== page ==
The prevalence rate of children with speech and language disorders is 7-12%. This is children without other developmental disorders or learning difficulties. 2 of 30 children experience a language disorder severe enough to affect academics entering Kindergarten.
Do those children impacted by a speech and language disorder consider their well-being to be affected?
One thing to consider is children often think of their well-being as defined by their relationships with family, friends, and pets. Children with speech and language disorders find their well-being is being impacted for the following reasons:
Children will often present with a positive outlook by focusing on strengths versus deficits. As parents, we must remember to foster these positive thoughts by considering the following:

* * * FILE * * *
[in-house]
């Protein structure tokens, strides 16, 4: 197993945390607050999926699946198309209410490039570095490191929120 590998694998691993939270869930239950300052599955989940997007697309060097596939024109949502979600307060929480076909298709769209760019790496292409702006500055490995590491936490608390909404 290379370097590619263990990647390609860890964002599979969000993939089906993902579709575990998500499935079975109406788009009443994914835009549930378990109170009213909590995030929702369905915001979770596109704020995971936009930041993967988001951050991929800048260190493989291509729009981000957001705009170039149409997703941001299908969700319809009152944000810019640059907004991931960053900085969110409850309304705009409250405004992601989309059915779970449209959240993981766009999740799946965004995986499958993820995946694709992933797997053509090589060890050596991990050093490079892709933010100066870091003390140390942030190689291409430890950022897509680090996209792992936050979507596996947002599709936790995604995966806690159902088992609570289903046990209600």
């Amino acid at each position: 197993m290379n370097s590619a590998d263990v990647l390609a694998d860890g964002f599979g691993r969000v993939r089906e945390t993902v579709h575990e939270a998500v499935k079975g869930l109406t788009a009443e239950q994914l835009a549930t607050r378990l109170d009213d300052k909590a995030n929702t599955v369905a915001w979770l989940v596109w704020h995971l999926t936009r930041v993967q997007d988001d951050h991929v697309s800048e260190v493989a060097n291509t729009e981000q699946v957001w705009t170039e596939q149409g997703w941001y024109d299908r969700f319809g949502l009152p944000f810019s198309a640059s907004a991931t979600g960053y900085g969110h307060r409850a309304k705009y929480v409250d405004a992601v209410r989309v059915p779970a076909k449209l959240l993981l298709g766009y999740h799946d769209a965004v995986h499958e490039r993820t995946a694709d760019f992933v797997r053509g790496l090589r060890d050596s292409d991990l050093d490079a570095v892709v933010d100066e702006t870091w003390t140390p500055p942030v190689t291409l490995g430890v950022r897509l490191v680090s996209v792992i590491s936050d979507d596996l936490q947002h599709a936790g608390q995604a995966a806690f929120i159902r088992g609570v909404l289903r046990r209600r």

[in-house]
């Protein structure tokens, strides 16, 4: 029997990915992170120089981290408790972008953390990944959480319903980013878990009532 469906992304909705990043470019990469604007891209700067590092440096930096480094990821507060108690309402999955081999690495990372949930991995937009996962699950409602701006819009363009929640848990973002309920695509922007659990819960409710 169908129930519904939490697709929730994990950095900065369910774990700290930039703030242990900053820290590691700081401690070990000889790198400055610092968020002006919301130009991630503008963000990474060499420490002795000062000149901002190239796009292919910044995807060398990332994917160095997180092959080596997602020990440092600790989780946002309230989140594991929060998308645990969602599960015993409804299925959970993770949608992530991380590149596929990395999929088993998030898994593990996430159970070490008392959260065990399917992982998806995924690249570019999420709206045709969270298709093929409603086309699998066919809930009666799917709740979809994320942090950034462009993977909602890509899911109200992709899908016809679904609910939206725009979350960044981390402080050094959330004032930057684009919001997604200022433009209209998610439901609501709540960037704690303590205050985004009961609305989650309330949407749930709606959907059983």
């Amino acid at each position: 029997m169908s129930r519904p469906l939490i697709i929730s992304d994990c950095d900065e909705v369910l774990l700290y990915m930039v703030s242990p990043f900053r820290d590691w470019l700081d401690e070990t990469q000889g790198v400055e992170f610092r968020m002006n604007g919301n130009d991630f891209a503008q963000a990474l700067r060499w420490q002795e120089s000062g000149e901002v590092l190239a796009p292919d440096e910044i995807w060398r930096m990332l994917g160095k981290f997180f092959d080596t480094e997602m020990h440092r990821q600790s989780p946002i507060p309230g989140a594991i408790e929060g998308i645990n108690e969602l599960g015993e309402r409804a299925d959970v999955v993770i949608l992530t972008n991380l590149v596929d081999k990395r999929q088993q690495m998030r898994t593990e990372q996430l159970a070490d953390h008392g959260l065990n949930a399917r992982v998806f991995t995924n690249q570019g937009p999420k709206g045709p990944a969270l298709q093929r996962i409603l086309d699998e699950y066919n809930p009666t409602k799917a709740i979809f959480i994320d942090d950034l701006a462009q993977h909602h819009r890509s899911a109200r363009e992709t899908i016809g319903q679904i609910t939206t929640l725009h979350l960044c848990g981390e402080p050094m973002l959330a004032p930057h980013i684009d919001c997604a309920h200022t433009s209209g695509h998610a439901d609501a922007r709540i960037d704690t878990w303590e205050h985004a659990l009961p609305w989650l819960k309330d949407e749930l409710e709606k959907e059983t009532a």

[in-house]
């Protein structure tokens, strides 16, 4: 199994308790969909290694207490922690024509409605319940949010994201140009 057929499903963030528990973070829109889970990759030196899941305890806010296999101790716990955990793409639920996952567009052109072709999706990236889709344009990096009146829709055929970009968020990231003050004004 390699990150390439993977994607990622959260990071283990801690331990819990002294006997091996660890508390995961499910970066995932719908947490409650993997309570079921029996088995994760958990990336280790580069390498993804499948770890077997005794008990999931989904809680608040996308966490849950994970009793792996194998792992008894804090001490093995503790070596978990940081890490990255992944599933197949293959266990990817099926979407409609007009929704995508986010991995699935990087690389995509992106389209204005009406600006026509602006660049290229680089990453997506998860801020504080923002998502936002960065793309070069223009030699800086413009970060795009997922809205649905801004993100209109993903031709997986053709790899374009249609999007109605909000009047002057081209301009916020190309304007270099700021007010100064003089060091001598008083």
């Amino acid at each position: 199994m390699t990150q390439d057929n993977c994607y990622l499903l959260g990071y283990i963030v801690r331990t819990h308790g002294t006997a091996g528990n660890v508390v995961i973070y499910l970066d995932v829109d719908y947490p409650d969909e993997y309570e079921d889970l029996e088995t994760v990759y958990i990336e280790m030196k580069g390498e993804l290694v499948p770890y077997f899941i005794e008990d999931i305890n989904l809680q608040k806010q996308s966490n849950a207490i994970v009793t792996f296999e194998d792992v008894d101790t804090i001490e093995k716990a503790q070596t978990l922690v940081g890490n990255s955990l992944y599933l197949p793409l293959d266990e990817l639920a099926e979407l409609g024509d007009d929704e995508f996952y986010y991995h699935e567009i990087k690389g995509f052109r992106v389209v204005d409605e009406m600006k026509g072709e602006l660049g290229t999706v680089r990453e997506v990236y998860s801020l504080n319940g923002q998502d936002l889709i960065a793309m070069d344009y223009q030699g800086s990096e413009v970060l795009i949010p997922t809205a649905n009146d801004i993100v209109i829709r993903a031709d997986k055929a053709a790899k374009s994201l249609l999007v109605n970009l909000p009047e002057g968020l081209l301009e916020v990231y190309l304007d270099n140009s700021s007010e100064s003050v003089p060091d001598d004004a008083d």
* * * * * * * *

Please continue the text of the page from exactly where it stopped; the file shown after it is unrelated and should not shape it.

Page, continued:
Encourage through hope. Talk about where a child is at currently and where they want to be.
Allow a sense of agency. Allow a child to make choices and influence the days decisions. A child should have some control over their own environment.
Help a child create friendships. Host playdates and other moments for positive interactions with peers. Creating positive relationships can soften negative experiences and strengthen well-being and resiliency. Perceptions of being valued are important to a child’s sense of well-being.
Allow a child to share stories. Create time in the day to sit down and listen. A child will express their emotions and won’t feel isolated if they have a listening ear to share about the day or the past. You may even gain insights into any hopes (goals) or fears (conflicts, barriers) during your time together.